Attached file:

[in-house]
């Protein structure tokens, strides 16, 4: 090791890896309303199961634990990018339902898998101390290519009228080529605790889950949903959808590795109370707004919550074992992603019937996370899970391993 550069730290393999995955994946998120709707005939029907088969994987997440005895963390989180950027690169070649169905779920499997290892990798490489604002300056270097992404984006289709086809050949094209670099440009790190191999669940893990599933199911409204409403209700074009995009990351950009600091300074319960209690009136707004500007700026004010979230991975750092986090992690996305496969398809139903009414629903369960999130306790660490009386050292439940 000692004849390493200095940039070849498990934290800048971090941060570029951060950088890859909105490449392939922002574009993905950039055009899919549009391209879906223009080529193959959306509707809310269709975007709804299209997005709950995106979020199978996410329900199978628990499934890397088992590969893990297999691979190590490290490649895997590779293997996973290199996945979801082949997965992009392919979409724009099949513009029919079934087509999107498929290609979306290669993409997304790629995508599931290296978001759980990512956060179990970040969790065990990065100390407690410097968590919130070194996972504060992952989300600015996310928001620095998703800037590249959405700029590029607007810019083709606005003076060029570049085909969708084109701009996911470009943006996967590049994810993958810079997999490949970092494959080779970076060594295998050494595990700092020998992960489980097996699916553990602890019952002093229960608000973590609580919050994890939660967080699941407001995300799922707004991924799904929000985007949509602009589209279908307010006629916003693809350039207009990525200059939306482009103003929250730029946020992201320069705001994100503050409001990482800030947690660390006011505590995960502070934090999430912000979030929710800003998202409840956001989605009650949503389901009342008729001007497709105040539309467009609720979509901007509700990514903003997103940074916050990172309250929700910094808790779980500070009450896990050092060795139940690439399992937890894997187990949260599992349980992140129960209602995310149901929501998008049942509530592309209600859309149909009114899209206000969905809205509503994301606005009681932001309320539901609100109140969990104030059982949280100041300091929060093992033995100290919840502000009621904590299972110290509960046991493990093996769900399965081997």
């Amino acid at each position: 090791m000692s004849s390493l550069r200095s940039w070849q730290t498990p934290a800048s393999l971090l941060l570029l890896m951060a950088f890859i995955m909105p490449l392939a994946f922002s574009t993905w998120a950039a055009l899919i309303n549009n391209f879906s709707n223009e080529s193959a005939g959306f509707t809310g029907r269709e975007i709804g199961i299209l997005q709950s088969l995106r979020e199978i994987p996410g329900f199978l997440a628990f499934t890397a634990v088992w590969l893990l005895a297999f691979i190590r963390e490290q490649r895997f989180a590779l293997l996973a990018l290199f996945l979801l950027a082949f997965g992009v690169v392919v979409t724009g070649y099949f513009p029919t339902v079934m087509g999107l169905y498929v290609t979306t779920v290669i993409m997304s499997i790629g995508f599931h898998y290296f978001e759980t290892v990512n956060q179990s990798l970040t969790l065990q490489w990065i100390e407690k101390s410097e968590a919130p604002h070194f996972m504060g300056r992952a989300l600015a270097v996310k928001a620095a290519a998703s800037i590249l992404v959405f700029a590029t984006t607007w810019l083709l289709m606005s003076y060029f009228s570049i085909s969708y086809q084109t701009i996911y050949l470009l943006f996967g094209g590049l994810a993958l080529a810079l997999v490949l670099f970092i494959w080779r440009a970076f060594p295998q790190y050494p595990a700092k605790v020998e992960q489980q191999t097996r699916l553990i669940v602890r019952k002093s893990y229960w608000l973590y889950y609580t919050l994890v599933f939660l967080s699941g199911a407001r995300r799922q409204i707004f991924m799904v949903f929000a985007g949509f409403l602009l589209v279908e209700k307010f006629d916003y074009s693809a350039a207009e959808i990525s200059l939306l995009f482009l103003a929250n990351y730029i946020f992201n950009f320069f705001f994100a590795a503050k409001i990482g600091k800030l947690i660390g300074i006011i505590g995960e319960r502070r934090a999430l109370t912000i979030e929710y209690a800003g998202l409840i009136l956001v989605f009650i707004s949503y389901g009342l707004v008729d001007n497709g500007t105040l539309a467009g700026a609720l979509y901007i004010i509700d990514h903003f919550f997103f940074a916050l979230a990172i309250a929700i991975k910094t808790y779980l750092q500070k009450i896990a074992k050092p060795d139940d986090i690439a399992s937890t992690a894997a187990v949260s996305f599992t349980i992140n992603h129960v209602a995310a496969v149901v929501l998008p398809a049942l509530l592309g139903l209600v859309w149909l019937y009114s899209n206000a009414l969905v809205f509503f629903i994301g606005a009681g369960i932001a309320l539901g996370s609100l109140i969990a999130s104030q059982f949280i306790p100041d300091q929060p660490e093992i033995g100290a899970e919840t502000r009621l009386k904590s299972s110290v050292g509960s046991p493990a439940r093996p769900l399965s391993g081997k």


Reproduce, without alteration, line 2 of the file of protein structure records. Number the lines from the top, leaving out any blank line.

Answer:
């Protein structure tokens, strides 16, 4: 090791890896309303199961634990990018339902898998101390290519009228080529605790889950949903959808590795109370707004919550074992992603019937996370899970391993 550069730290393999995955994946998120709707005939029907088969994987997440005895963390989180950027690169070649169905779920499997290892990798490489604002300056270097992404984006289709086809050949094209670099440009790190191999669940893990599933199911409204409403209700074009995009990351950009600091300074319960209690009136707004500007700026004010979230991975750092986090992690996305496969398809139903009414629903369960999130306790660490009386050292439940 000692004849390493200095940039070849498990934290800048971090941060570029951060950088890859909105490449392939922002574009993905950039055009899919549009391209879906223009080529193959959306509707809310269709975007709804299209997005709950995106979020199978996410329900199978628990499934890397088992590969893990297999691979190590490290490649895997590779293997996973290199996945979801082949997965992009392919979409724009099949513009029919079934087509999107498929290609979306290669993409997304790629995508599931290296978001759980990512956060179990970040969790065990990065100390407690410097968590919130070194996972504060992952989300600015996310928001620095998703800037590249959405700029590029607007810019083709606005003076060029570049085909969708084109701009996911470009943006996967590049994810993958810079997999490949970092494959080779970076060594295998050494595990700092020998992960489980097996699916553990602890019952002093229960608000973590609580919050994890939660967080699941407001995300799922707004991924799904929000985007949509602009589209279908307010006629916003693809350039207009990525200059939306482009103003929250730029946020992201320069705001994100503050409001990482800030947690660390006011505590995960502070934090999430912000979030929710800003998202409840956001989605009650949503389901009342008729001007497709105040539309467009609720979509901007509700990514903003997103940074916050990172309250929700910094808790779980500070009450896990050092060795139940690439399992937890894997187990949260599992349980992140129960209602995310149901929501998008049942509530592309209600859309149909009114899209206000969905809205509503994301606005009681932001309320539901609100109140969990104030059982949280100041300091929060093992033995100290919840502000009621904590299972110290509960046991493990093996769900399965081997």